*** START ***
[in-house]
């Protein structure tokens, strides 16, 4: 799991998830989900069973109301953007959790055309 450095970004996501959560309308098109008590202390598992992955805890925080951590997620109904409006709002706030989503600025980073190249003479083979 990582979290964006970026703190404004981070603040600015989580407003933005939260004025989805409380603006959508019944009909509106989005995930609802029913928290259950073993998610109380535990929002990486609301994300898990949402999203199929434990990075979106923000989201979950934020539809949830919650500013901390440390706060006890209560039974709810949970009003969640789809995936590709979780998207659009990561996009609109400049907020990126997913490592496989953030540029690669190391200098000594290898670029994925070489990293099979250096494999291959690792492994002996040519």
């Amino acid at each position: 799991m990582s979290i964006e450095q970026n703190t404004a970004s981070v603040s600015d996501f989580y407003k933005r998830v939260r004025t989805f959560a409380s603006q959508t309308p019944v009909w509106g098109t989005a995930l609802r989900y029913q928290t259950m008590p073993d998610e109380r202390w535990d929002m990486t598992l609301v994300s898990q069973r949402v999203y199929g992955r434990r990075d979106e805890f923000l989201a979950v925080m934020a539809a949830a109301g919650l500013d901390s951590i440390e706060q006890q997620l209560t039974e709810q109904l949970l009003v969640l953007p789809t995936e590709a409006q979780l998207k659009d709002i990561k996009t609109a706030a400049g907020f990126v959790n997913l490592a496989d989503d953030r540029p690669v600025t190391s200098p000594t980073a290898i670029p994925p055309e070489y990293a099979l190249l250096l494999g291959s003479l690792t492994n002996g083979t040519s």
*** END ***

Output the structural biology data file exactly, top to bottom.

[in-house]
């Protein structure tokens, strides 16, 4: 799991998830989900069973109301953007959790055309 450095970004996501959560309308098109008590202390598992992955805890925080951590997620109904409006709002706030989503600025980073190249003479083979 990582979290964006970026703190404004981070603040600015989580407003933005939260004025989805409380603006959508019944009909509106989005995930609802029913928290259950073993998610109380535990929002990486609301994300898990949402999203199929434990990075979106923000989201979950934020539809949830919650500013901390440390706060006890209560039974709810949970009003969640789809995936590709979780998207659009990561996009609109400049907020990126997913490592496989953030540029690669190391200098000594290898670029994925070489990293099979250096494999291959690792492994002996040519």
């Amino acid at each position: 799991m990582s979290i964006e450095q970026n703190t404004a970004s981070v603040s600015d996501f989580y407003k933005r998830v939260r004025t989805f959560a409380s603006q959508t309308p019944v009909w509106g098109t989005a995930l609802r989900y029913q928290t259950m008590p073993d998610e109380r202390w535990d929002m990486t598992l609301v994300s898990q069973r949402v999203y199929g992955r434990r990075d979106e805890f923000l989201a979950v925080m934020a539809a949830a109301g919650l500013d901390s951590i440390e706060q006890q997620l209560t039974e709810q109904l949970l009003v969640l953007p789809t995936e590709a409006q979780l998207k659009d709002i990561k996009t609109a706030a400049g907020f990126v959790n997913l490592a496989d989503d953030r540029p690669v600025t190391s200098p000594t980073a290898i670029p994925p055309e070489y990293a099979l190249l250096l494999g291959s003479l690792t492994n002996g083979t040519s």